‘Don’t look back with regret, don’t look back on the things you do. Don’t look back at yesterday, ‘cos one day you’ll look back too many times, and he’ll be looking right back at you!’
His close to the mic, semi-whispered phrasing and deft use of tremolo is a very effective foil for Sandi’s retort, as the duo coalesces seamlessly on the sing-along hook.
It’s a great example of Laurence’s nascent songcraft. He’s a young song writer dealing with issues beyond his years but he tackles them with real maturity.
The opening title track sets the standard for a bunch of thematically enquiring songs, on a riff driven piece with a warm enveloping vocal style that colours much of this engaging album, before he adds a defining solo.
He toughens up his vocal to convey his feelings on ‘Don’t Need No Reason’ before letting his guitar playing evoke his emotions, while he rocks out on ‘Touch of Moonlight’ complete with catchy ‘ooh oohs’, double tracked guitars, and a lovely stuttering drum pattern that shapes the track.
It’s the kind of song that you can imagine was spawned at a sound check and brought into the studio, where they promptly ripped into it with the kind of fervour normally reserved for a live gig!!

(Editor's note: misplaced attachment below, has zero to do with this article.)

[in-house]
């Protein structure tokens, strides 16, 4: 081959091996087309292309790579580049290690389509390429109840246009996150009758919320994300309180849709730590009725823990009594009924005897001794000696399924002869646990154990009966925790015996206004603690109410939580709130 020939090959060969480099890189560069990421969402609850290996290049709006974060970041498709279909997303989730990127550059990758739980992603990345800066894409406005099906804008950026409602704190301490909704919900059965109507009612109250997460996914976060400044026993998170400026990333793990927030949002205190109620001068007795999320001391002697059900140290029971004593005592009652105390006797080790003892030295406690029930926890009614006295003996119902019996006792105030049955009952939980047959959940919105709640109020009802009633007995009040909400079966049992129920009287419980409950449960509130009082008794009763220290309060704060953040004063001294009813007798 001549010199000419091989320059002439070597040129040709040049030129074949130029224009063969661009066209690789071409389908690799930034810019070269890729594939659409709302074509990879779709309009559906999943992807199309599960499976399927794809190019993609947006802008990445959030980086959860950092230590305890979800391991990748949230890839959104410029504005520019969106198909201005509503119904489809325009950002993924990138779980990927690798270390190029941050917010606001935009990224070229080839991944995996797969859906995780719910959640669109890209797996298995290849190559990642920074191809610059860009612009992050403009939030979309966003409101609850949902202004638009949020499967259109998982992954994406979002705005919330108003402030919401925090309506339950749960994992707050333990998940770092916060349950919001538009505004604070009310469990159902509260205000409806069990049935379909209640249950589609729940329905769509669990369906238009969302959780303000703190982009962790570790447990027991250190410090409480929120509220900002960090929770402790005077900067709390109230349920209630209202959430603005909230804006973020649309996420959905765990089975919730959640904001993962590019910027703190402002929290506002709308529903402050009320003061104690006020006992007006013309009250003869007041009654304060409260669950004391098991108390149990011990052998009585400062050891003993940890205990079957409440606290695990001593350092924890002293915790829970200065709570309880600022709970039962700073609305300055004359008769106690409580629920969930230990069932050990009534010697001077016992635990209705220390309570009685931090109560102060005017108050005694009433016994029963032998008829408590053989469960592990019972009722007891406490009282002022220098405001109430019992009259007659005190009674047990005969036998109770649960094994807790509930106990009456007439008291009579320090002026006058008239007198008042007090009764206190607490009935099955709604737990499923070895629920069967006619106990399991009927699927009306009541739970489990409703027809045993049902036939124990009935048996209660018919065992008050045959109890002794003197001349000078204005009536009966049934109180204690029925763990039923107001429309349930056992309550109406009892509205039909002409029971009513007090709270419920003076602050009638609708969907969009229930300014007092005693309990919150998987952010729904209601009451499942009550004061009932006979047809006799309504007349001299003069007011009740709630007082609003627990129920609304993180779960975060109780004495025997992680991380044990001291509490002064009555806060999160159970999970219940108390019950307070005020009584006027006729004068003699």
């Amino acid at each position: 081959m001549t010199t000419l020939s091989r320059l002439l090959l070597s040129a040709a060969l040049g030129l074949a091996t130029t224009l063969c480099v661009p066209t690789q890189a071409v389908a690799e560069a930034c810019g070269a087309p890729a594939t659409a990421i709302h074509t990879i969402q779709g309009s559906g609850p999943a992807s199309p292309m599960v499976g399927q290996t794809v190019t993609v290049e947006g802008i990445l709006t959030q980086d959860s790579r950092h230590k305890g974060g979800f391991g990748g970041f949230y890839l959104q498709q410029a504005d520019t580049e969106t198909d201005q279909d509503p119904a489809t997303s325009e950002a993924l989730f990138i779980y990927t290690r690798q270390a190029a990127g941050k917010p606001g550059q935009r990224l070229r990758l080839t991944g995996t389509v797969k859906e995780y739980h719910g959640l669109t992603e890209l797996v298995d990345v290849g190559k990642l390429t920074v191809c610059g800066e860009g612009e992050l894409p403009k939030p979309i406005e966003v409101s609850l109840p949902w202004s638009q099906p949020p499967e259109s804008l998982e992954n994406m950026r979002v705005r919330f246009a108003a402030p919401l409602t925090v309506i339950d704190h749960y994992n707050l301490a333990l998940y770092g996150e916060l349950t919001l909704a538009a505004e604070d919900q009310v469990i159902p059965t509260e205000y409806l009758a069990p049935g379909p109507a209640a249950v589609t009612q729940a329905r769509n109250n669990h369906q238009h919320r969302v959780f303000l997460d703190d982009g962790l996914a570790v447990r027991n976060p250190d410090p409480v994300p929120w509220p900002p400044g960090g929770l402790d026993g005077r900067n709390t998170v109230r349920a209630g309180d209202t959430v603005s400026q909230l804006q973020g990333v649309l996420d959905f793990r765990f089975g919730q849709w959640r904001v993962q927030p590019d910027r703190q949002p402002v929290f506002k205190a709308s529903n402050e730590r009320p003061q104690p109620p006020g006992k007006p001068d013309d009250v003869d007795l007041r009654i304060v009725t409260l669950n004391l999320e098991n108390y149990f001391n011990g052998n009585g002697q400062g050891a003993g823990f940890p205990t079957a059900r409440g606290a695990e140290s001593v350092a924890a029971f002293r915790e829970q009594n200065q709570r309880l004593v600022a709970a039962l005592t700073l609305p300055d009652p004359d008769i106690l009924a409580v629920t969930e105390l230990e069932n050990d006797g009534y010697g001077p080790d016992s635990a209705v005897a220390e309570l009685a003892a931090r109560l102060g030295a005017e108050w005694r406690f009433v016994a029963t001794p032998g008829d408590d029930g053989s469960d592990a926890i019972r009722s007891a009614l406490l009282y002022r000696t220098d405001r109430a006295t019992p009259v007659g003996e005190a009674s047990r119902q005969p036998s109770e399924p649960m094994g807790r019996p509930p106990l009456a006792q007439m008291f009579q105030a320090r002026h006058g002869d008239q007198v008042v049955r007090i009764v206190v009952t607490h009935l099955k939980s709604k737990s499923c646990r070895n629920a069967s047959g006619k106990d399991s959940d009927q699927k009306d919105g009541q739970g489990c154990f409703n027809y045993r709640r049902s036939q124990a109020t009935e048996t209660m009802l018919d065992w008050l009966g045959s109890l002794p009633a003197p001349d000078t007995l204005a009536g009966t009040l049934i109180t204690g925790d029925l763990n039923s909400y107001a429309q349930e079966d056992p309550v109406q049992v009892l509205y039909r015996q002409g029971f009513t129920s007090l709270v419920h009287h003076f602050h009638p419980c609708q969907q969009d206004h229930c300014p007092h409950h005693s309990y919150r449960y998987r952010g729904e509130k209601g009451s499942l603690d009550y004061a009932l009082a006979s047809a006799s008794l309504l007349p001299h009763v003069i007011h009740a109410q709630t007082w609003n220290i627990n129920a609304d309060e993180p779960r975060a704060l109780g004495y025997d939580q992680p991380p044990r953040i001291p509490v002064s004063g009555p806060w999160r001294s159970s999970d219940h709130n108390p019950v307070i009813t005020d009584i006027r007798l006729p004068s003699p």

By the time of ‘All I Need’, LJ surprises us with a heartfelt soulful song which is big on melody and features another surprisingly mellow vocal that draws the listener in and perfectly evokes the lyrical feel.
He opens himself emotionally on the poignant ‘Being Alone’ as the rhythm section nails a kick ass groove. And then deep into album comes an unexpected curve ball with a sample of Ledbelly which segues into Laurence’s reworking of ‘Good Morning Blues’. It’s a riff driven rocker with a tough vocal, and a shriller tone.
The idea of a 22 year of fledgling blues rocker taking on a traditional blues song like this might invite scepticism, but it’s a measure of Laurence’s hard earned gravitas and the consistently admirable support of his rhythm section that he pulls it off.
There’s even room for a libertarian political message on ‘Set It Free’, on an unlikely meeting of the vocal harmonies of America with Knopler and Wishbone Ash style melodic guitars.
It’s one of Laurence best songs that combines inspirational guitar with pristine harmony vocals and a mellifluous production to strike a perfect balance between the melody and the band’s energetic drive.
Each track feels like a miniature chapter in a book, mapping a linear flow that naturally levers us into the humorously titled rocker ‘Stop Moving the House’, on which the band rocks out exuberantly alongside Jools Crudgings on piano.
It’s a celebratory musical finish to a cracking album that fully justifies the current optimism being shovelled at the new generation of Brit blues rockers.
If it’s not quite a perfect album, it’s close enough for the blues to give it the full 5 out of 5! *****
Review by Pete Feenstra
Pete Feenstra presents his Rock & Blues Show on Get Ready to ROCK! Radio every Tuesday at 19:00 GMT, and “The Pete Feenstra Feature” on Sundays at 19:00